|Thankfully, I have rarely heard the words I’m offended by that! in debates at Green Party Conferences. It is the resort of people that are in danger of losing the argument and would rather shut the debate down. It is also a statement at the heart of the culture of over-zealous political correctness. Anyone, at any time, can claim to be offended by anothers words or actions and immediately the offending party is scourged. The claimed right not to be offended seems to trump all other rights and the debate is duly shut down.
Lets consider that for a moment. It may come as a surprise to some, but nowhere in the Green Party Constitution is there a Right Not to be Offended. The right that is protected is the Right to Free Speech, the right to be heard. A freely expressed opinion is always likely be offensive to someone, but we tend to assume that it will generally be our political opponents – generally not our supposed comrades in the same Party.
Some issues, however, legitimately divide opinion in even the most cohesive of Parties. Those that follow this blog will probably be thinking of a couple of issues that I have flagged up recently that would fall into that category for the Green Party – namely the Hospital Chaplaincy issue and, much more significantly, Population Policy. The former was aired at Conference in a very considered and dignified manner; the latter was aired in an atmosphere of thinly veiled contempt. At least three times the phrase “I find that offensive” was uttered by antagonists on one side of the argument. It undermined not only their arguments (which I actually share in part), but also their pretensions to be serious politicians.
We need to get over being offended as a means to win a debate, and instead construct sound arguments to defend our point of view in a considered, rational and (when among colleagues at least) unemotive way. Stifling free speech, even if it offends, will inevitably lead to a loss of essential freedoms, and we cannot allow that to happen – in society as a whole, but within the Party for certain.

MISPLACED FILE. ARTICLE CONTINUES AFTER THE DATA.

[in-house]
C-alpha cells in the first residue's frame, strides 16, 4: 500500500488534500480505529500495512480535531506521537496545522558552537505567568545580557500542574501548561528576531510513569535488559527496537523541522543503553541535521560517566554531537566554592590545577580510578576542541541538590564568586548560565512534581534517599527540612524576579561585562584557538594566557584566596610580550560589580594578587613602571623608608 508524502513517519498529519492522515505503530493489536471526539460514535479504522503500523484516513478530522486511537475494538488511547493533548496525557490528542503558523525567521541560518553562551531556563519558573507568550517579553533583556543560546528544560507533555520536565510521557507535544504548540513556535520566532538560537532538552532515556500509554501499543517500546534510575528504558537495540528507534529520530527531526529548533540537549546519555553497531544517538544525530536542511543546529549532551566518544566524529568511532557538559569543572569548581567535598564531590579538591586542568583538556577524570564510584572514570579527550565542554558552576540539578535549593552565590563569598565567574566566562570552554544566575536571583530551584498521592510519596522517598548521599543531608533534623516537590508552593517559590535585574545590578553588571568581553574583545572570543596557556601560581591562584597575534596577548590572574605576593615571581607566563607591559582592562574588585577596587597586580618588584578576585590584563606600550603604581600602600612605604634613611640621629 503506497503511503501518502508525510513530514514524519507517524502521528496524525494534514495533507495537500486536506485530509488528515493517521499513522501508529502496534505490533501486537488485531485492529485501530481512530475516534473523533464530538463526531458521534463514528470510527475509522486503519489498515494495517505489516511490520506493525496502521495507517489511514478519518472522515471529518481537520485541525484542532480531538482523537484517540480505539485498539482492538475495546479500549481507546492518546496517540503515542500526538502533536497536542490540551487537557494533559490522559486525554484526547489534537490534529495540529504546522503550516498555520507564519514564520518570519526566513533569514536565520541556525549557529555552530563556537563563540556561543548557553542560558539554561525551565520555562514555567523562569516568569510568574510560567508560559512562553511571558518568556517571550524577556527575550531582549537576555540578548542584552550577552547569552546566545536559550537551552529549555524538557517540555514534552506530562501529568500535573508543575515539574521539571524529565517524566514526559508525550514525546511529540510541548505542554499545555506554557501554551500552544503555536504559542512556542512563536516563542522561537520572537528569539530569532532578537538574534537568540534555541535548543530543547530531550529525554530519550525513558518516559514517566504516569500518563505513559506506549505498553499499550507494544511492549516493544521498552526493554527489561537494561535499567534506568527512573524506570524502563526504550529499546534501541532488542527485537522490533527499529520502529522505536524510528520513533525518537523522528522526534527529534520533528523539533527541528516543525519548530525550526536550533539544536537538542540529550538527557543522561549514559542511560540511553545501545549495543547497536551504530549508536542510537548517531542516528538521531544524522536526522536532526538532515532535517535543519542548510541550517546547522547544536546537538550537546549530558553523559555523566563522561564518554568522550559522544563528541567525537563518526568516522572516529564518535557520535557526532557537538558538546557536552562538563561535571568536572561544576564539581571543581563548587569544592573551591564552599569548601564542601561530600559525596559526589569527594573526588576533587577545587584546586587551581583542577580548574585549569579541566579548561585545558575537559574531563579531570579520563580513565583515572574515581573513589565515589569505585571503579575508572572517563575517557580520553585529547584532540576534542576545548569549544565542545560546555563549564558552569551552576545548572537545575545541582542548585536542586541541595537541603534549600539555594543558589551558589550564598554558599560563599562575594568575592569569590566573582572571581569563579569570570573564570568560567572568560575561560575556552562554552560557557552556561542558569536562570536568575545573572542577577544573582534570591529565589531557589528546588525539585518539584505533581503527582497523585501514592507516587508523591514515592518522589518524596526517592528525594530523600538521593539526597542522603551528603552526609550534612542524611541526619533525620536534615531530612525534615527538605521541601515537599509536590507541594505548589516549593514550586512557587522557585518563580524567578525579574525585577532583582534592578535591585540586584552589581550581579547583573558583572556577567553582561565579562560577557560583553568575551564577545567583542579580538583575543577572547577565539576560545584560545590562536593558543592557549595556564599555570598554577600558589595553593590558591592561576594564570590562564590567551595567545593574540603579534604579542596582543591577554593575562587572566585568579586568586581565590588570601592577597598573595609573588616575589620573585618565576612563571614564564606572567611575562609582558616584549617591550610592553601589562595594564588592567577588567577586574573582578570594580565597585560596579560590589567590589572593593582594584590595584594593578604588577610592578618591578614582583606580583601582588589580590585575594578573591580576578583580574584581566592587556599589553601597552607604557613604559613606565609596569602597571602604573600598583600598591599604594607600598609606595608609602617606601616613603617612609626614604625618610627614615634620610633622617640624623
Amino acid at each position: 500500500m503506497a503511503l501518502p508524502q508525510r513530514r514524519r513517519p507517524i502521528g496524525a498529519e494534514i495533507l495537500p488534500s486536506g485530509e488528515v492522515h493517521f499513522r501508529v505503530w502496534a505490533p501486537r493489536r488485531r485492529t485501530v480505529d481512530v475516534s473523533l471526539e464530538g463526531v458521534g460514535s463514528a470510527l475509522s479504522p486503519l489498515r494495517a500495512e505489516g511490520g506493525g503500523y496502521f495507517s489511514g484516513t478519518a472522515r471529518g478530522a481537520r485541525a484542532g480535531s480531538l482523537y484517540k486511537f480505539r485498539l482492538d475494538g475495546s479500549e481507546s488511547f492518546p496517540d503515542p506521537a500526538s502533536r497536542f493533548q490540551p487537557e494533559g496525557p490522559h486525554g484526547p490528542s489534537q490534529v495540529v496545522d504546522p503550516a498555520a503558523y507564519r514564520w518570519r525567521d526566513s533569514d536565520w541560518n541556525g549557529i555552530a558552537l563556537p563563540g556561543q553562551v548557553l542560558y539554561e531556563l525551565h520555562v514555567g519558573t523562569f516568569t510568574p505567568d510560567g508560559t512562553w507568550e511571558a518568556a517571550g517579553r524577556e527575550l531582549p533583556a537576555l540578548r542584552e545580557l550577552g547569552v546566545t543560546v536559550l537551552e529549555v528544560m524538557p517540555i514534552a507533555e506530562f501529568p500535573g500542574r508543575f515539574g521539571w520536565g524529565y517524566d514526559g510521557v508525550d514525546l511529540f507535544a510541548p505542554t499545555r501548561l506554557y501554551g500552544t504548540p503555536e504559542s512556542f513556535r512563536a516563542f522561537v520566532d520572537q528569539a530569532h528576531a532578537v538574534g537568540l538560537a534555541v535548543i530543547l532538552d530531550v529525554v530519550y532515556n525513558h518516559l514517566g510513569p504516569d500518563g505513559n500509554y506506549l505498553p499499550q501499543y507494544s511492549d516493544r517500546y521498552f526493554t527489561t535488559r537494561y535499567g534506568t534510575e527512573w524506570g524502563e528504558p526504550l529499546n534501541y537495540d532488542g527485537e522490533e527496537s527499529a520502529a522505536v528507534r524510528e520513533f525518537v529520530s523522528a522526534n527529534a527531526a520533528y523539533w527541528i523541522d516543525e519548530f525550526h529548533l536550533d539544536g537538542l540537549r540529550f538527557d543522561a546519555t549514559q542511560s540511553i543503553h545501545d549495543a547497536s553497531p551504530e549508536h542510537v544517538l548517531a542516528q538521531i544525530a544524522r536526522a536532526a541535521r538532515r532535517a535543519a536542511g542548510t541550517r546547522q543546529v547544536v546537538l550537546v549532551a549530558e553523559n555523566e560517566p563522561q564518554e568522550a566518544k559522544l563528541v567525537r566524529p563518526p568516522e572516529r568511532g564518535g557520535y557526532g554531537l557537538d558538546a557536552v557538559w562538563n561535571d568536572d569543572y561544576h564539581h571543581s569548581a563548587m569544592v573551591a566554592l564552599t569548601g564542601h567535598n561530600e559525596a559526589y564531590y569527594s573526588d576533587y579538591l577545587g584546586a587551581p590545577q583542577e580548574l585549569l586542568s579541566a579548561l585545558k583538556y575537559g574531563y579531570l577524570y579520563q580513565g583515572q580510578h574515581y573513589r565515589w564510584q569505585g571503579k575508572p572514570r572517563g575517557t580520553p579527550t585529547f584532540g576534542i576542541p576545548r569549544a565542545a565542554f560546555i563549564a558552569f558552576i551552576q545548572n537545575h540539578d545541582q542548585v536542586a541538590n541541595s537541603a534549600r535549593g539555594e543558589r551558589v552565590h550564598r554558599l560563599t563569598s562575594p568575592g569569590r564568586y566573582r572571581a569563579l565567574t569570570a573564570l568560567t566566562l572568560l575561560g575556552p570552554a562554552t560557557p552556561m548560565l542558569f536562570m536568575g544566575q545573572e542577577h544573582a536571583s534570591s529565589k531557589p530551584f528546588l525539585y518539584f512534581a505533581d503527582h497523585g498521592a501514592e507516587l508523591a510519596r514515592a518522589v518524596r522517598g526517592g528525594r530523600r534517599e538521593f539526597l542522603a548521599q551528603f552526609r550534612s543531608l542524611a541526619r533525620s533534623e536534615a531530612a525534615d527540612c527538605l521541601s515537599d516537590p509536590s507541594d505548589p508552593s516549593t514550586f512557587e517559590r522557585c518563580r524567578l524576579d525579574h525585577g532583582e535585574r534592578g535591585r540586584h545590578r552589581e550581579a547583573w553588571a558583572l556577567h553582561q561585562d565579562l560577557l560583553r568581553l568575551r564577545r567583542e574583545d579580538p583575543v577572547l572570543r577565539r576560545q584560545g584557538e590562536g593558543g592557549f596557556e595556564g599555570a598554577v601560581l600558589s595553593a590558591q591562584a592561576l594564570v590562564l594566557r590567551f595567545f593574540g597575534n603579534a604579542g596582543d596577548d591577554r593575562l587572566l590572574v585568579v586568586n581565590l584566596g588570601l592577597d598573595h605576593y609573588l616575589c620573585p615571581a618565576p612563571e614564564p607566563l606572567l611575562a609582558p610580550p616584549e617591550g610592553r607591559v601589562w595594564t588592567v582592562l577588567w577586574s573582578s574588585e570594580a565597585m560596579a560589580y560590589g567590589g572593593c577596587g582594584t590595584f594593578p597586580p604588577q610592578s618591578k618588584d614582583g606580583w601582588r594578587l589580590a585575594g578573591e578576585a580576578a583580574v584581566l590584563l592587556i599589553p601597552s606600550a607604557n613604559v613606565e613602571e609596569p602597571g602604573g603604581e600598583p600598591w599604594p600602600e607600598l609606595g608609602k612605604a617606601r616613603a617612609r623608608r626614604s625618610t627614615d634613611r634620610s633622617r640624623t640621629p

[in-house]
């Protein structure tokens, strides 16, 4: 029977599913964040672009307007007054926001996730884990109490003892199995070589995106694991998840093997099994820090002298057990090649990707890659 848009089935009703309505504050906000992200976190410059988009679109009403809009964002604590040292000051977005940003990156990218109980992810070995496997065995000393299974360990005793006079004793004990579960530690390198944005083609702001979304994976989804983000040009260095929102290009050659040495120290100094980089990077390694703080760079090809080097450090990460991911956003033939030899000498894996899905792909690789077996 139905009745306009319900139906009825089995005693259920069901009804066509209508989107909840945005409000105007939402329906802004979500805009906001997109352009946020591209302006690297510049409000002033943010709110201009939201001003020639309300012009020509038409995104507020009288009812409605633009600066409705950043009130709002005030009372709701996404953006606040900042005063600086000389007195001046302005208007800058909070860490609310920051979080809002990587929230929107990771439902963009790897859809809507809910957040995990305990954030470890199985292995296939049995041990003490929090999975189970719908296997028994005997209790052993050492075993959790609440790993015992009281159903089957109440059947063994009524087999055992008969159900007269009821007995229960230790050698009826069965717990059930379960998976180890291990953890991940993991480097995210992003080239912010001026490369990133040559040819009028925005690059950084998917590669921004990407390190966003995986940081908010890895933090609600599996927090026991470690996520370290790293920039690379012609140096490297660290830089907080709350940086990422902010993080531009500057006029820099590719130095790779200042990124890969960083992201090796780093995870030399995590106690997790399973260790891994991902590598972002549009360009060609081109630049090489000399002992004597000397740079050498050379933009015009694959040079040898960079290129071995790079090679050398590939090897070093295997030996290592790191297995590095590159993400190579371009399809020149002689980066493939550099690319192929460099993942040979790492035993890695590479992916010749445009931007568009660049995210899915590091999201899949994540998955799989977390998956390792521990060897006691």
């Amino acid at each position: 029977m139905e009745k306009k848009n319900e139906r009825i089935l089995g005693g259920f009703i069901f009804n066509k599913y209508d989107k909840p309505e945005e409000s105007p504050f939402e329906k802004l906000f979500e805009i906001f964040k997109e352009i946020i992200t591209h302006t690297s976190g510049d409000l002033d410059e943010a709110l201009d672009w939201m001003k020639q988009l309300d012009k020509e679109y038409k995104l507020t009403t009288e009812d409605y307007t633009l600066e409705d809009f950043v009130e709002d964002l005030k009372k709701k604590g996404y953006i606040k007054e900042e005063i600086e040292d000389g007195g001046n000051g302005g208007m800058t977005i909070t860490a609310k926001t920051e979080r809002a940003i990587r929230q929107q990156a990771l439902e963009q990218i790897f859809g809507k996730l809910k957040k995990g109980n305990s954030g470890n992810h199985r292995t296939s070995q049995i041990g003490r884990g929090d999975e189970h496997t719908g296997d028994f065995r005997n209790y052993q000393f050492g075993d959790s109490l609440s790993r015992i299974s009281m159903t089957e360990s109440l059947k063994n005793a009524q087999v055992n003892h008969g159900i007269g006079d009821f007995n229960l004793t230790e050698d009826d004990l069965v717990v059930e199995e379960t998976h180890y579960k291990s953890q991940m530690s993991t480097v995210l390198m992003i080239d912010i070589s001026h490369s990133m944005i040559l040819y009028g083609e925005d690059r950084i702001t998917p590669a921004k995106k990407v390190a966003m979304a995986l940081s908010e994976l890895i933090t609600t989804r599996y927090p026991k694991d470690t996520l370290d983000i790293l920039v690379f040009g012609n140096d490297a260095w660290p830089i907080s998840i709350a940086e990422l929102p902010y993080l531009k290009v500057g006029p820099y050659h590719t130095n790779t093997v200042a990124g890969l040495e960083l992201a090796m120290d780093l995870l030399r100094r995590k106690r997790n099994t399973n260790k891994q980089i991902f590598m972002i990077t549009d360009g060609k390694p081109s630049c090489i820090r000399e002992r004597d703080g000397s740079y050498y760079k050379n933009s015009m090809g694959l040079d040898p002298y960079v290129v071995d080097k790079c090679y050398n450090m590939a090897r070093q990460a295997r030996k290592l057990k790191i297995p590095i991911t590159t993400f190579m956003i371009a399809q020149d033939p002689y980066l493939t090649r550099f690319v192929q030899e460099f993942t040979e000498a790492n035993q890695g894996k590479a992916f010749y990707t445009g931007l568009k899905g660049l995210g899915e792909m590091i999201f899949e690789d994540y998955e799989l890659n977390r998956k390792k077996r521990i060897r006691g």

I agree in general but in addition to ‘considered, rational and (when among colleagues at least) unemotive way. ‘ I think it is important to be respectful and uphold the best in others. I am not sure if it is possible to be unemotive and of course one persons rational is not another’s rational. a With the right of free speech does come to the responsibility to use it thoughtfully and respect difference without trying to force an argument
In return, I agree with you in general, Chris. I would, however, distinguish between getting emotional about issues close to our hearts and being emotive ie stirring up emotions in others through loaded language.
As for rationality, it does not always lead to the same answers – there are often a range of rational responses/answers to a given problem. So one person’s rational response may not be the same as another’s. Their responses may be based on somewhat different knowledge bases and perspectives. However, irrational thinking is demonstrably that, and therefore not a matter of opinion, but of fact.